The old saying goes, “April showers bring May flowers”. Well here around the Lower Suwannee River the month of April brings fantastic fishing opportunities with the weather improving day by day! Where should I start?
The Redfish is the most targeted species here in the Lower Suwannee River Estuary. You can find them on the outside oyster bars and reefs like the Suwannee Reef (white shell bar) and Lone Cabbage Reef. You can also find them on and around the oyster bars and grassy shorelines up and down the Coast. For the adventurous angler you can also find the resourceful Redfish in the backcountry as far up the tidal creeks as you dare to venture!
One of the great things about the Redfish is their willingness to eat almost anything they can catch! From a grass shrimp that’s smaller than your little finger to a whole blue crab the size of your hand! When the waters are warm they also “luv to chase a bait”! This makes them a prime target for the artificial bait Angler’s! The Redfish has an “underslung mouth” which is great for foraging on the bottom for benthic organisms like shrimp and crabs but doesn’t work real well when trying to engulf your topwater plug!
This means you will have many blowups and missed strikes for every hookup when fishing topwater baits for Redfish! “Patience grasshopper” for me that’s the key to a successful topwater pattern! Don’t jerk too soon and give the fish multiple opportunities to eat your bait, that’s what I have learned over the decades.
I will have to say that my go to Redfish bait is a ⅝ or ¾ ounce gold spoon. With this bait you can cover a lot of water both vertically and horizontally, with a long cast that can be worked either deep or shallow. This is a great bait for locating the fish. I have caught Redfish here around the Lower Suwannee River from 12 – 44 inches on gold spoons.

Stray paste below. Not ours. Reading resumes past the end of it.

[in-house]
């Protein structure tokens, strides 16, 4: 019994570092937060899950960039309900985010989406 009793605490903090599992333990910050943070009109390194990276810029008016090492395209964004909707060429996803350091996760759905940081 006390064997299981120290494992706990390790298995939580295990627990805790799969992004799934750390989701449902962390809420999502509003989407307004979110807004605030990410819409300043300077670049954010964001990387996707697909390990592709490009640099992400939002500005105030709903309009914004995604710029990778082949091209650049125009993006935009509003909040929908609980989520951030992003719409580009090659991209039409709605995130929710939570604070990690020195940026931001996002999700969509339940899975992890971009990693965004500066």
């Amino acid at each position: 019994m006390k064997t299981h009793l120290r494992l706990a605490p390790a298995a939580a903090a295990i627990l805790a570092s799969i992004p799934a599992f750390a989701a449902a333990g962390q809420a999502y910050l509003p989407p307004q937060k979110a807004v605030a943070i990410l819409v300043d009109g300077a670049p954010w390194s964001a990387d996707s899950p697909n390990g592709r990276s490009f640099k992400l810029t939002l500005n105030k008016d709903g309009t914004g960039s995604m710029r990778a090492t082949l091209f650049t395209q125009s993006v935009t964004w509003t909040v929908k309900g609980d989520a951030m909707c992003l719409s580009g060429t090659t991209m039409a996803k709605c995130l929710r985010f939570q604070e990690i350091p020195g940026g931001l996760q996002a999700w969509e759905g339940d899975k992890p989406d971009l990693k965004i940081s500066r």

If you prefer the added advantage of a scented artificial bait then there is none better than FishBites! The FightClub Lures, Scented Strips and E-Z Baits offer you a choice that fits most conditions! For the Redfish in April and May I like the FishBites FightClub 5″ Brawler Jerkbait, I will rig it on a jig head ⅛ or ¼ ounce or for a stealth rig I will switch to a weighted weedless hook in varying weights to match specific conditions, many times just a plain hook and let the lure do the work. Based on the brightness and time of the day, along with the clarity of water I may choose any of the colors they offer. Lighter brighter conditions, lighter brighter baits.
Historically next in line as a targeted species here in the Lower Suwannee River Estuary is the Speckled Trout. The Speckled Trout was at one time the most prolific fish in the Estuary, with schools of fish numbering in the millions! No this is not old history, as recently as the 90’s there were still schools of thousands of Speckled Trout in the Lower Suwannee River Estuary and adjacent Waters. Now as we are only in the first part of the second decade of the 21st Century the population of Speckled Trout has crashed in this area!
I know many of you are surprised that as a Guide I would write something like this. Believe me it grieves me much more that we have lost this awesome resource than the Guided fishing trips I am losing!